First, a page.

3. Following up with the previous question, one of the strengths of the book is how the strength of the bonds between the main characters is portrayed. What are your thoughts on that? Which interactions come most naturally while you write? Which do you like writing most? Which relationship do you find most interesting? Is there anything readers can look out for in upcoming books (without spoilers!)
The five come together through fate, yet it is how each one of them fits with one another that keeps their course. Throughout the series, there are times and situations that will try and would break them apart, yet there is something there beyond normal friendship.
Most obvious, is Shinayne and Saberrak, and the most unusual. She should be repulsed, being so opposite a massive horned beast. He should not even notice her, so small and elegant. Yet her song entrances him, and his strength matches her skill, and the two become very close by the end of book one. Saberrak has no knowledge of women wielding blades or reason to trust in Shinayne, yet he does, and it pays off. Shinayne does not have any experience with slaves or escaped gladiatorial beasts, so her pessimism is understandable, yet she ignores it. They are very different, yet handle situations much the same, with action, caution, and quick judgement. Watch out when things try and come between them as the series progresses….
Perhaps it is my wicked side revealing itself, but Kendari of Stillwood is my most natural course of writing. He has a method, and attitude, and an anger toward most everything that does not go as he wishes. He wants glory and recognition, infamy and wealth, yet it is to be feared that puts the biggest smile across his face.
4. One major question that readers might have is – why 18? That is an incredibly ambitious plan for a book series. Any insight on that?
I am nothing short of ambitious, that is evident. When I took these notes from when I was a teenager, and laid them out in the garage in 2009, it broke into five parts. Each of those first four parts, had an outline that covered four books, so four chronological quartets. The ending, a great duet was outlined. So, it became eighteen. Let us not forget that in between each quartet, I have a small “revelation” to release, and that does not take into consideration all the other side novels my mind has dreamt up. I may need to hire writers in the far future….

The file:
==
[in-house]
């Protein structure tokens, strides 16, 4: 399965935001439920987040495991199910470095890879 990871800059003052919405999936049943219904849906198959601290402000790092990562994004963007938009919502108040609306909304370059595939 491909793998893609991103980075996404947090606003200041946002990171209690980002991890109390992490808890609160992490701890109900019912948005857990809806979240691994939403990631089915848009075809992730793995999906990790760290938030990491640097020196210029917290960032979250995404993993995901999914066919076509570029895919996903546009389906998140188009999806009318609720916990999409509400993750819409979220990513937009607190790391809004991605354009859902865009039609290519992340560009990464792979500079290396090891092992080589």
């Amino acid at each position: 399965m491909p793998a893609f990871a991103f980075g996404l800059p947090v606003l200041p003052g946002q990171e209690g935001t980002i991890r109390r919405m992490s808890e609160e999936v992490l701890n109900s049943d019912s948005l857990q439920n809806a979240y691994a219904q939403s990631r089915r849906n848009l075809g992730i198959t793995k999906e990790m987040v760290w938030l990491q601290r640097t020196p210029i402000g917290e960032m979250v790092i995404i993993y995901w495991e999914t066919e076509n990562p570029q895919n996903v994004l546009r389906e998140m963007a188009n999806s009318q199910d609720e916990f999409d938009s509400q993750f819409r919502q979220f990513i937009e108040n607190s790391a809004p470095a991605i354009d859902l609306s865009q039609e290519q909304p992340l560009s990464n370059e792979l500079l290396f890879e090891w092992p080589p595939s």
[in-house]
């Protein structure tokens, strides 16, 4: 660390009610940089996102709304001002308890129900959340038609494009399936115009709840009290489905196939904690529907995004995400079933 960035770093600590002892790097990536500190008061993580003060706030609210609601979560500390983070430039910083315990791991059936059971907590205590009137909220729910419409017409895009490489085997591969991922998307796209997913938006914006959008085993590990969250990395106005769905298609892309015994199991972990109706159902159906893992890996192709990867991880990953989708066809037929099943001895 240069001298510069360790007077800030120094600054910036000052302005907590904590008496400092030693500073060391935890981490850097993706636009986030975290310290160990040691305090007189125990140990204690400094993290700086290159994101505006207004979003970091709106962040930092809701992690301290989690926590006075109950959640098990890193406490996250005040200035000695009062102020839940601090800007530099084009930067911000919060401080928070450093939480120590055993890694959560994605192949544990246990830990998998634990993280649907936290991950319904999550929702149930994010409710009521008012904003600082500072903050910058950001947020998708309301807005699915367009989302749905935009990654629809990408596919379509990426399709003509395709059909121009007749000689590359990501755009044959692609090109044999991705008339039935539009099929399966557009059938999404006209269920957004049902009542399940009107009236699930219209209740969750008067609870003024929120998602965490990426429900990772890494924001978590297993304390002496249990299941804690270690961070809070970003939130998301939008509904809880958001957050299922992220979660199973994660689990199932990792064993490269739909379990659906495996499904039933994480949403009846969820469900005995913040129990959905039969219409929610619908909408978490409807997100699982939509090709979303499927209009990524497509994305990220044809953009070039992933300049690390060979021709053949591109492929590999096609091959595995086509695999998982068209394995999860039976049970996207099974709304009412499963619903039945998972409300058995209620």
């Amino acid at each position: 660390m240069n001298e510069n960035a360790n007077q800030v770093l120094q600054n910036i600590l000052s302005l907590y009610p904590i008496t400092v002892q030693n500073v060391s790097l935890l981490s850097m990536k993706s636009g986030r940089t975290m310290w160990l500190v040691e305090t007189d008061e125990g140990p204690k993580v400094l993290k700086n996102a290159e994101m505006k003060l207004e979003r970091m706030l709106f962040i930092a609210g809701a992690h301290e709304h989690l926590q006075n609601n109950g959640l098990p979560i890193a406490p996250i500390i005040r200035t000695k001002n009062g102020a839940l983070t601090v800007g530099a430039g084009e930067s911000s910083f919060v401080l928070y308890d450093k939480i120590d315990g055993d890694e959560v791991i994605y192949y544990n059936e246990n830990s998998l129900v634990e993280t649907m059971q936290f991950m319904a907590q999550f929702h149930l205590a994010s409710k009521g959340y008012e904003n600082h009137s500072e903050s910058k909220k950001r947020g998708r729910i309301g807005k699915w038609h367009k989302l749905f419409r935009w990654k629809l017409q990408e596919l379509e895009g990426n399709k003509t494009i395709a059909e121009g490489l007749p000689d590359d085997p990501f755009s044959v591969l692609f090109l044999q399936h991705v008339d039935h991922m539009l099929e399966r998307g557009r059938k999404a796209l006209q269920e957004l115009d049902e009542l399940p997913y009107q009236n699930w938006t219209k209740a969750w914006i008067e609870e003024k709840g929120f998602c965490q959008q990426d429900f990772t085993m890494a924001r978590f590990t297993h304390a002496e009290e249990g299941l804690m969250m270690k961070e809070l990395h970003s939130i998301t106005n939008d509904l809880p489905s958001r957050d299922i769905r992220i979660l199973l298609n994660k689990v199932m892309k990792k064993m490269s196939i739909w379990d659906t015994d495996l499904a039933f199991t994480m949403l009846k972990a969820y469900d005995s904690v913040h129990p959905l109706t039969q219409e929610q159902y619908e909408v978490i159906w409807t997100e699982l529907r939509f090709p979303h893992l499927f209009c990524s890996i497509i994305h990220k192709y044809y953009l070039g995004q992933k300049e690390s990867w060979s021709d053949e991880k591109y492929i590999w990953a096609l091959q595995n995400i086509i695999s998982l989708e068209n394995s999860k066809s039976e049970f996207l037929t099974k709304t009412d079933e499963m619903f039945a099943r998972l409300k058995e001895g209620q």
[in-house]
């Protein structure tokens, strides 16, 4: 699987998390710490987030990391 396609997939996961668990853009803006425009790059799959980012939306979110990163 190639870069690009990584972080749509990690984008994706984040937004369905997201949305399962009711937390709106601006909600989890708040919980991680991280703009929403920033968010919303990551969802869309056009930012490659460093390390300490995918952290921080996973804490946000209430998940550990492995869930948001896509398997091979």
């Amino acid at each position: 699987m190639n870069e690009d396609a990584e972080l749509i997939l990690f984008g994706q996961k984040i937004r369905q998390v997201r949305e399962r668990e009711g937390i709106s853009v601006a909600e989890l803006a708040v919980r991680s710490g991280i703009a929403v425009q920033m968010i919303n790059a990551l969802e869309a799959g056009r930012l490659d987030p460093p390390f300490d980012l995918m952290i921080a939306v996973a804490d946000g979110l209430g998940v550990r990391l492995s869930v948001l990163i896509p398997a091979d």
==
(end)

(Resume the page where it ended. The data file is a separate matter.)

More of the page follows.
5. What are your favorite parts, being careful to avoid giving too much away, from the first book? What should readers really be excited about?
There is a reason for everything, one person, one place, even a moment in time. James Andellis and his failure at Arouland will haunt him, likely forever. Yet, without that dismal drop into the wine bottle and self loathing, he would not meet who he is to meet. James seems to be hanging onto life by mere threads, yet without having been where he was, and all his suffering, he cannot be open to finding divine peace and accomplishing something greater than himself or the ogre. Every man will fail, but rising back up and becoming part of something, instead of against everything, that is heroism. And heroism, is perhaps the reason, for James Andellis.
6. Why should readers read your books? There are plenty of epic fantasy series out there. What makes this series so unique that fantasy fans should give it a try?
My series will delve beyond epic fantasy, big adventures, armies of nations, and monstrous hordes. The Last Pantheon is a last stand of forgotten or cast-off pagan beings, and it will bring to light the religious and mythological clash, the one where many fantasy novels dip their toes, but do not jump into. There was a time, in our history, when the believers in other Gods and Pantheons stood against the armies of One God. In out world, for almost all occurrences, the One God was victorious, and subsequently indoctrinated the conquered, killed those that would not convert, and put their beliefs to the pages we now call “mythology”. What if they were no myth, what if they had won or survived, what would this world be like today? The Last Pantheon is just that, the last struggle to stand and live, in a world where the worshippers of the Many Gods, are falling to extinction to the armies of the One God. There is no deeper way to epitomize freedom, than to stand for not just what you believe in, but for the existence of an entire divine worship that is about to become trampled into the pages of myth, forever.
The book is now available for pre-sale and will be released at the end of October.